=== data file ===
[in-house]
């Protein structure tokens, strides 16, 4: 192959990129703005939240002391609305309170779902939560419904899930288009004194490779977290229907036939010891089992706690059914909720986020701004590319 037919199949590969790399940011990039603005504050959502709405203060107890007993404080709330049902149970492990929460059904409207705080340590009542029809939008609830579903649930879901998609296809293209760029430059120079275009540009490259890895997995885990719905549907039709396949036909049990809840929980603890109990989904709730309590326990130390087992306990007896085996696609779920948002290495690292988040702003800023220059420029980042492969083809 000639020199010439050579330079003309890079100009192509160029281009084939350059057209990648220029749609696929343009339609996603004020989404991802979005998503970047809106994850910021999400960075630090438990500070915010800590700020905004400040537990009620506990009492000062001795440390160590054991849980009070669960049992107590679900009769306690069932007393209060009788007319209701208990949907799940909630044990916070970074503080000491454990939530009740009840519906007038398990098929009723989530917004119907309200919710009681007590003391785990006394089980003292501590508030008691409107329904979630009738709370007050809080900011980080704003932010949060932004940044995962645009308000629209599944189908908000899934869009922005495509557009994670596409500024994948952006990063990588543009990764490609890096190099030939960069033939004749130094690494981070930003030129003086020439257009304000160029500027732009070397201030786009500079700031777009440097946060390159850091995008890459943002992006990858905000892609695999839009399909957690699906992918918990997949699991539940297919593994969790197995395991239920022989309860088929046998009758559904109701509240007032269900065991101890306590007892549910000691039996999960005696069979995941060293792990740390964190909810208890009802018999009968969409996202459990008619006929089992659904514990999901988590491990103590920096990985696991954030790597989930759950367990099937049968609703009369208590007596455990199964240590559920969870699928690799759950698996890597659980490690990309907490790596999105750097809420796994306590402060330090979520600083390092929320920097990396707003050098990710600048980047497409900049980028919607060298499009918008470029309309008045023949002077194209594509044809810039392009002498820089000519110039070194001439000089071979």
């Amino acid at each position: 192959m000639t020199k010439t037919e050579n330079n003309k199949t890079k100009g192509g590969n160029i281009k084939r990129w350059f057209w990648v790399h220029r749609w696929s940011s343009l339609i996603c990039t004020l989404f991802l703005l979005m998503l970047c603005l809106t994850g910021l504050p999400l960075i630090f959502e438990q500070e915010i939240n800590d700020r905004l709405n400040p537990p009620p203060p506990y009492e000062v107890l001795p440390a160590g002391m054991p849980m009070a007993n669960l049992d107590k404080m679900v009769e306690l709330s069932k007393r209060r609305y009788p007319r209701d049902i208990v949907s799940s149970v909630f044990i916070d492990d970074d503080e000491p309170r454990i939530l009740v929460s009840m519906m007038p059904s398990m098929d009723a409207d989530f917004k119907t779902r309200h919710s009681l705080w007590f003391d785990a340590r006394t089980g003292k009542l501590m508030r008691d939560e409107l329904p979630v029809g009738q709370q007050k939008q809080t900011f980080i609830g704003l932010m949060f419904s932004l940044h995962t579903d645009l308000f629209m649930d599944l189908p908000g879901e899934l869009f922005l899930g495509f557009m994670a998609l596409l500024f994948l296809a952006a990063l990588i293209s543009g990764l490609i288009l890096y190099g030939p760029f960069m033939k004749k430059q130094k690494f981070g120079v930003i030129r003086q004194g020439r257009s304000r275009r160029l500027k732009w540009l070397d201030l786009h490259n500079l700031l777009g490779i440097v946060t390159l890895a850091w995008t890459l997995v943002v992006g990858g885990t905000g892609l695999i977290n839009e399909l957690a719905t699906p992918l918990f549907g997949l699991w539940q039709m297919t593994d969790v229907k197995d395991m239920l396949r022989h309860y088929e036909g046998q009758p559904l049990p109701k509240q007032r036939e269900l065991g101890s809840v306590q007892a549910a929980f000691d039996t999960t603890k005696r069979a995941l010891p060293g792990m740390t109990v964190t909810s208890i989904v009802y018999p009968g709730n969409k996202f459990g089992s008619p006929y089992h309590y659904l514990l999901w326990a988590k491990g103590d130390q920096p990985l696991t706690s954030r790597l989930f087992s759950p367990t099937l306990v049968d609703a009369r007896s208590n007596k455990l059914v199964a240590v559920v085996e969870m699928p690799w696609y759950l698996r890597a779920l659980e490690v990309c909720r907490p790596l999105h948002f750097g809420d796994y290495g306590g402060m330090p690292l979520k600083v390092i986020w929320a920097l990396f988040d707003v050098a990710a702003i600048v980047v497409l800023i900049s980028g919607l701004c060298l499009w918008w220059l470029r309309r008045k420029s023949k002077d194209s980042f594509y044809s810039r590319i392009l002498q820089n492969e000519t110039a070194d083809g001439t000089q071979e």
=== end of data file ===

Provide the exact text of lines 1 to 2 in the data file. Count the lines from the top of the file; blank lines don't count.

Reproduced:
[in-house]
């Protein structure tokens, strides 16, 4: 192959990129703005939240002391609305309170779902939560419904899930288009004194490779977290229907036939010891089992706690059914909720986020701004590319 037919199949590969790399940011990039603005504050959502709405203060107890007993404080709330049902149970492990929460059904409207705080340590009542029809939008609830579903649930879901998609296809293209760029430059120079275009540009490259890895997995885990719905549907039709396949036909049990809840929980603890109990989904709730309590326990130390087992306990007896085996696609779920948002290495690292988040702003800023220059420029980042492969083809 000639020199010439050579330079003309890079100009192509160029281009084939350059057209990648220029749609696929343009339609996603004020989404991802979005998503970047809106994850910021999400960075630090438990500070915010800590700020905004400040537990009620506990009492000062001795440390160590054991849980009070669960049992107590679900009769306690069932007393209060009788007319209701208990949907799940909630044990916070970074503080000491454990939530009740009840519906007038398990098929009723989530917004119907309200919710009681007590003391785990006394089980003292501590508030008691409107329904979630009738709370007050809080900011980080704003932010949060932004940044995962645009308000629209599944189908908000899934869009922005495509557009994670596409500024994948952006990063990588543009990764490609890096190099030939960069033939004749130094690494981070930003030129003086020439257009304000160029500027732009070397201030786009500079700031777009440097946060390159850091995008890459943002992006990858905000892609695999839009399909957690699906992918918990997949699991539940297919593994969790197995395991239920022989309860088929046998009758559904109701509240007032269900065991101890306590007892549910000691039996999960005696069979995941060293792990740390964190909810208890009802018999009968969409996202459990008619006929089992659904514990999901988590491990103590920096990985696991954030790597989930759950367990099937049968609703009369208590007596455990199964240590559920969870699928690799759950698996890597659980490690990309907490790596999105750097809420796994306590402060330090979520600083390092929320920097990396707003050098990710600048980047497409900049980028919607060298499009918008470029309309008045023949002077194209594509044809810039392009002498820089000519110039070194001439000089071979």